Demodicosis, commonly referred to as Demodex, is a disease caused by a mite (Demodex spp.) that lives deep in the hair follicles. This mite is transmitted from the dam to offspring during suckling and is found in very small numbers on all dogs. It is believed these mites may initially cause dermatitis in dogs due to an immunologic or genetic disorder.
Types and Causes of Demodicosis in Dogs
This can occur in two “general” ages of dogs. One group is less than 2 years old at onset (juvenile onset) demodicosis. The other age group affected is older dogs (adult onset demodicosis).
In the younger group, the pathogenesis of the immune system disorder is not completely understood. Approximately 50% of the dogs cure relatively easily, often spontaneously, therefore their immune system probably matures and should be considered normal. The other 50% of dogs require treatment.
Adult onset demodicosis, usually develops because of a systemic disorder/disease or recent treatment with corticosteroids. A thorough physical examination, laboratory tests and possible x-rays and abdominal ultrasound are performed initially to assess for any underlying disorders. Diseases that can induce adult onset demodicosis include: liver or kidney disease, heartworm disease, hormonal disorders, chronic corticosteroid use, and neoplasia.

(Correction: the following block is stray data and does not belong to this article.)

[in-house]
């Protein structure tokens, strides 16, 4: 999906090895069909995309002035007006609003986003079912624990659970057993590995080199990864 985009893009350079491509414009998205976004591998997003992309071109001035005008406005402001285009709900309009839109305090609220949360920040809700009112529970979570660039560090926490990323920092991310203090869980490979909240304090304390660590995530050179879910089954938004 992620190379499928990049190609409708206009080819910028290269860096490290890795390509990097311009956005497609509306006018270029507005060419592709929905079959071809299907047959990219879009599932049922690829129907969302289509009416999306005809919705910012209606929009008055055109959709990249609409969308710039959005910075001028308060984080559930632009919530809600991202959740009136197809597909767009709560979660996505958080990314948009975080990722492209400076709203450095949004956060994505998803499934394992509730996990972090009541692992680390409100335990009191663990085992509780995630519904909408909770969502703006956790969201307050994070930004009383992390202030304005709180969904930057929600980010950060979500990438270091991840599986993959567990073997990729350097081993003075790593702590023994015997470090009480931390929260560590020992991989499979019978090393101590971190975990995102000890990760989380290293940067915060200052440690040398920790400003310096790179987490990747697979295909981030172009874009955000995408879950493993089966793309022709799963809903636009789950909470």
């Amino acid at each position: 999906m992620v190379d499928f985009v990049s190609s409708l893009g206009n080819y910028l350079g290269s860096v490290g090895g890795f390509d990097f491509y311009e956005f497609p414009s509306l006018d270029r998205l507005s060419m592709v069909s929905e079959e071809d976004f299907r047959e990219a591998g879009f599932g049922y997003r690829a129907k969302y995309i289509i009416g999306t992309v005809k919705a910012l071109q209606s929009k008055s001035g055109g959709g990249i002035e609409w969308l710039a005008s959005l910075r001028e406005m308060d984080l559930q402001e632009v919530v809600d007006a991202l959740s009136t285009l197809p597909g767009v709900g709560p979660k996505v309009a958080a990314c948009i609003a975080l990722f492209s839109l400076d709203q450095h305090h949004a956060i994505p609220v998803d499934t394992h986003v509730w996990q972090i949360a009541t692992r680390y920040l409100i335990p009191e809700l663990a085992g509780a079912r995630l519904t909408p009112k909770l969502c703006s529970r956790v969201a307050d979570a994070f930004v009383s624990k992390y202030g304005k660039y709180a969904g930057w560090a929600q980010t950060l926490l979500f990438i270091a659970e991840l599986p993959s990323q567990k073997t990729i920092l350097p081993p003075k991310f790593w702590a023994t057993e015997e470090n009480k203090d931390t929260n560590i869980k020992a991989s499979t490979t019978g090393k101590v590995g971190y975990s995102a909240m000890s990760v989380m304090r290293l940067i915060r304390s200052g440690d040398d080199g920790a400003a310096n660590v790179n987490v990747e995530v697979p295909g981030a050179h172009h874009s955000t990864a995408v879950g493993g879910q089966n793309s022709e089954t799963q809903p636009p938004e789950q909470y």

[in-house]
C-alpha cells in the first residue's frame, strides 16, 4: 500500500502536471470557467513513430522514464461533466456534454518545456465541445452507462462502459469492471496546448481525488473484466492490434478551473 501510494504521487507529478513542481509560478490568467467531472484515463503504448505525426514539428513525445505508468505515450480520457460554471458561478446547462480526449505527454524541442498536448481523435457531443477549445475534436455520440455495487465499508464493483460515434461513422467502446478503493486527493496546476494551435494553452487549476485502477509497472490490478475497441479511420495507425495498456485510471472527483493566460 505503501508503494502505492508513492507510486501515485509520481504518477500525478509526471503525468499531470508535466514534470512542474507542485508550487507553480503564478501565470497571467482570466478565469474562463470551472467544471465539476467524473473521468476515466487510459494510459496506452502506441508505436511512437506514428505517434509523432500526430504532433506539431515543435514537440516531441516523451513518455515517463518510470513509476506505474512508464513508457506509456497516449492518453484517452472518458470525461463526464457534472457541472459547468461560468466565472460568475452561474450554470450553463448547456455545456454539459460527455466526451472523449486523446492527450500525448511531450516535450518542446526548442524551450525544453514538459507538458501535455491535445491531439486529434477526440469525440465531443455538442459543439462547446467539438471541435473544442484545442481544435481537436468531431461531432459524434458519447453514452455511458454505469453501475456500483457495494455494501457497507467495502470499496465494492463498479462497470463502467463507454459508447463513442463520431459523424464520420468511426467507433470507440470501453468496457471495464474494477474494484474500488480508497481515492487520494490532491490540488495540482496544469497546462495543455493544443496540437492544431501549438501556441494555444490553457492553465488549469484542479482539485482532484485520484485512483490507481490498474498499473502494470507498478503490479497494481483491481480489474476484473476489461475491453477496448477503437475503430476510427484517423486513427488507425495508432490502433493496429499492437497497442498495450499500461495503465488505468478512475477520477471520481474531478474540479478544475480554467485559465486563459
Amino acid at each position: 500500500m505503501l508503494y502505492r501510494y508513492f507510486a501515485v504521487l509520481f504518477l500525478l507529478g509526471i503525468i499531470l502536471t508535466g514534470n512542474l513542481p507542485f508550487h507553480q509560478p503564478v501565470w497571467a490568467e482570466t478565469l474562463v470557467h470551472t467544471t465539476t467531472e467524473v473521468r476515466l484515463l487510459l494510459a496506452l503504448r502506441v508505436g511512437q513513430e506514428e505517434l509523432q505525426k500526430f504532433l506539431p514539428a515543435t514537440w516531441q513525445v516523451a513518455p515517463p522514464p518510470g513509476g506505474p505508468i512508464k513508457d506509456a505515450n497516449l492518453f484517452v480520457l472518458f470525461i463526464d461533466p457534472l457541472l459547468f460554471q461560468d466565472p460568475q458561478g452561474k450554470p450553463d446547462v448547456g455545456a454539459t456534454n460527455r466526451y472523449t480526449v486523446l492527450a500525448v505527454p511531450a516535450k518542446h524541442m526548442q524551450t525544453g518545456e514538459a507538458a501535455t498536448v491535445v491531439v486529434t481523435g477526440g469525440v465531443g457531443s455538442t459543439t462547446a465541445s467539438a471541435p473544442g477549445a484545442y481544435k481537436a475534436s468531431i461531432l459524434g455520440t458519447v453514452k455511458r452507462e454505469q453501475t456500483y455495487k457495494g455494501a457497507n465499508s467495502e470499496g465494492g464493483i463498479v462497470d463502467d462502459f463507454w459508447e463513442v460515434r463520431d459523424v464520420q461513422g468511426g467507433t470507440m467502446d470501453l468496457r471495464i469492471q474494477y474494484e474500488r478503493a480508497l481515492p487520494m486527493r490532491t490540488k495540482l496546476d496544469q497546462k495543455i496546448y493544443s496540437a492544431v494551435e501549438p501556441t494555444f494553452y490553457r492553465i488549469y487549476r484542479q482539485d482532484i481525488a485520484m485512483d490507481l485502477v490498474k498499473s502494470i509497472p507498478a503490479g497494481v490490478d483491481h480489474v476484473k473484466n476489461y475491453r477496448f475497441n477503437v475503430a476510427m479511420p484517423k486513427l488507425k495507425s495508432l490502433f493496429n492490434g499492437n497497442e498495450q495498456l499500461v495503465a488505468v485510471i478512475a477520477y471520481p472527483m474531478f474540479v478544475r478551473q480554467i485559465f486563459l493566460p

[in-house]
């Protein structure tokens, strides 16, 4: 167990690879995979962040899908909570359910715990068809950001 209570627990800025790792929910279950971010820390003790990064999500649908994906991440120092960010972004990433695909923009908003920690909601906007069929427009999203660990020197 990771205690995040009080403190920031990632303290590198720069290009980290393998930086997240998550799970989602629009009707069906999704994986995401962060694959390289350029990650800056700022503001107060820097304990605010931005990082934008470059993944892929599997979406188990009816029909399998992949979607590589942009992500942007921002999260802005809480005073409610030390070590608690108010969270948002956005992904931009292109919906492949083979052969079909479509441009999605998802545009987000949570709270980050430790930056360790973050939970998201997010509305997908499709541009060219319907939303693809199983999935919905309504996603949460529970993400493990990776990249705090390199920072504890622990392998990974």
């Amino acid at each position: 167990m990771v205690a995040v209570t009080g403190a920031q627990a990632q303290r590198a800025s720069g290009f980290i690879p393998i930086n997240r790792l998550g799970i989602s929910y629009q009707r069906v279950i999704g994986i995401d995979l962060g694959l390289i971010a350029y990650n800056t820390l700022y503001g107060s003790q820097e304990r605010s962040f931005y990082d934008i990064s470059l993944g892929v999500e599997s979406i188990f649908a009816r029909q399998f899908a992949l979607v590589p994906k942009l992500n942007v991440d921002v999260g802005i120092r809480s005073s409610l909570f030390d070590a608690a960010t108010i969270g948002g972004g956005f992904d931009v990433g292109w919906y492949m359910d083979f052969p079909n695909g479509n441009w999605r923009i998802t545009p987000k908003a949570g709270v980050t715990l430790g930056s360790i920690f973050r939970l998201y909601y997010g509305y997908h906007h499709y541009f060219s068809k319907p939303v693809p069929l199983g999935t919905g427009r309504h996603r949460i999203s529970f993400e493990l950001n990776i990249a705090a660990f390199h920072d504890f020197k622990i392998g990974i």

Symptoms of Demodicosis in Dogs
Symptoms of a demodex infection in dogs can vary. Some dogs will loose hair (alopecia) in some areas or develop generalized hair loss and dermatitis. Some dogs will itch, and have scales, crusts and redness.
Dogs with adult onset demodex may also have other signs of underlying disease.
Diagnosis of Demodicosis in Dogs
Diagnosis of demodex in dogs is generally based on a skin scraping. A skin scraping involves pinching the skin to help expose the mites from the hair follicle and then scraping the surface of the skin with a scalpel blade. The hair follicles and materials are then evaluated under a microscope looking for the Demodex spp mite. Occasionally, a skin biopsy may be recommended to diagnose the condition.
In adults, additional tests may be recommended to evaluate for any underlying diseases.
Treatment of Demodicosis in Dogs
Previous recommended therapies included Mitaban dips, milbemycin tablets and ivermectin liquid orally. Treatment now is often administration of one of the oral flea and tick preventatives in the isoxazoline class. These products may include Bravecto, NexGard or Simparica. When administered per the recommended dose and schedule for flea and tick prevention the response is excellent.
Scrapings and mite counts to assess progress of therapy may be performed monthly, and treatment should continue until there have been at least 2 consecutive negative scrapings and all skin lesions have resolved. After stopping therapy, your pet may be periodically monitored for recurrence.
Prognosis for Dogs with Demodicosis
With proper treatment, canine demodicosis can usually resolve within a few months.